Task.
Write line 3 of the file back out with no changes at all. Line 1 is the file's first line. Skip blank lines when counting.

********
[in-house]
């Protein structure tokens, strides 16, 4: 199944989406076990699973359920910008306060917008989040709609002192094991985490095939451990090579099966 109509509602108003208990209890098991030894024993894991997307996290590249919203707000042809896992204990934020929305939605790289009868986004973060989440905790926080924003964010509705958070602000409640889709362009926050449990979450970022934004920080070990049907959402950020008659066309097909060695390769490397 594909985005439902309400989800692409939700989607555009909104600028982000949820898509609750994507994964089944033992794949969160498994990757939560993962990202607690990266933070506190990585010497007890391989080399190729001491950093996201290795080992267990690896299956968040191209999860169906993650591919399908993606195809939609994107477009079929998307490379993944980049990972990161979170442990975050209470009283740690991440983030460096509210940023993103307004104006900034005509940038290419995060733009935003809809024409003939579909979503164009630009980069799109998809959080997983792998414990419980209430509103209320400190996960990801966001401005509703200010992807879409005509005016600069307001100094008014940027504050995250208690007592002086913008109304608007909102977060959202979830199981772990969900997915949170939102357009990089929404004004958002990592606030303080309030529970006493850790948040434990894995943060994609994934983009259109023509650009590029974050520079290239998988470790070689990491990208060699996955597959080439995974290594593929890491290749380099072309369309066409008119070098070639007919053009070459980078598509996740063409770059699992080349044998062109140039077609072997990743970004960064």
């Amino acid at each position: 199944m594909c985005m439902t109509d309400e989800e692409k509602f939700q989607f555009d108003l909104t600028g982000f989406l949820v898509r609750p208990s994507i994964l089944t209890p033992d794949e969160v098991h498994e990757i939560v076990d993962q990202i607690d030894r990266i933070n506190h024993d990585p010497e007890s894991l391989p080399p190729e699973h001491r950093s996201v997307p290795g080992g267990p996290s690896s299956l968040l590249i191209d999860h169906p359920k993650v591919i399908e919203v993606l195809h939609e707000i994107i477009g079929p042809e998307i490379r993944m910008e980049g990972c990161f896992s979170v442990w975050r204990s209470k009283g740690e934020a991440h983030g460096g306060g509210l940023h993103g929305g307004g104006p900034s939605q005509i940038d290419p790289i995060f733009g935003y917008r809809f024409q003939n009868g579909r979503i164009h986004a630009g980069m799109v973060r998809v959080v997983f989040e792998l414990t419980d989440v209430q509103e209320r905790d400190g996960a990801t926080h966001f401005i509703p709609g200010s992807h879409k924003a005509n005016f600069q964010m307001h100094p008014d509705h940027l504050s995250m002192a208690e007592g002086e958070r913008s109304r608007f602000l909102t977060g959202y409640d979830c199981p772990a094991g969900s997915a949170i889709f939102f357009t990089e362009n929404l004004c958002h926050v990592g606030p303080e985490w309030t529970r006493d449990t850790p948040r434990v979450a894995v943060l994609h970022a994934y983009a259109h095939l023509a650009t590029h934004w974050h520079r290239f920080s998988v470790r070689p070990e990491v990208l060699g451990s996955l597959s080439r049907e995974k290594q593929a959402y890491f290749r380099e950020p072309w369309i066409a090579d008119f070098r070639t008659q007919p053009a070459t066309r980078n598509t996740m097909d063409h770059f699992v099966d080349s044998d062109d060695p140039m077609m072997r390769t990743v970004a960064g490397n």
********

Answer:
């Amino acid at each position: 199944m594909c985005m439902t109509d309400e989800e692409k509602f939700q989607f555009d108003l909104t600028g982000f989406l949820v898509r609750p208990s994507i994964l089944t209890p033992d794949e969160v098991h498994e990757i939560v076990d993962q990202i607690d030894r990266i933070n506190h024993d990585p010497e007890s894991l391989p080399p190729e699973h001491r950093s996201v997307p290795g080992g267990p996290s690896s299956l968040l590249i191209d999860h169906p359920k993650v591919i399908e919203v993606l195809h939609e707000i994107i477009g079929p042809e998307i490379r993944m910008e980049g990972c990161f896992s979170v442990w975050r204990s209470k009283g740690e934020a991440h983030g460096g306060g509210l940023h993103g929305g307004g104006p900034s939605q005509i940038d290419p790289i995060f733009g935003y917008r809809f024409q003939n009868g579909r979503i164009h986004a630009g980069m799109v973060r998809v959080v997983f989040e792998l414990t419980d989440v209430q509103e209320r905790d400190g996960a990801t926080h966001f401005i509703p709609g200010s992807h879409k924003a005509n005016f600069q964010m307001h100094p008014d509705h940027l504050s995250m002192a208690e007592g002086e958070r913008s109304r608007f602000l909102t977060g959202y409640d979830c199981p772990a094991g969900s997915a949170i889709f939102f357009t990089e362009n929404l004004c958002h926050v990592g606030p303080e985490w309030t529970r006493d449990t850790p948040r434990v979450a894995v943060l994609h970022a994934y983009a259109h095939l023509a650009t590029h934004w974050h520079r290239f920080s998988v470790r070689p070990e990491v990208l060699g451990s996955l597959s080439r049907e995974k290594q593929a959402y890491f290749r380099e950020p072309w369309i066409a090579d008119f070098r070639t008659q007919p053009a070459t066309r980078n598509t996740m097909d063409h770059f699992v099966d080349s044998d062109d060695p140039m077609m072997r390769t990743v970004a960064g490397n």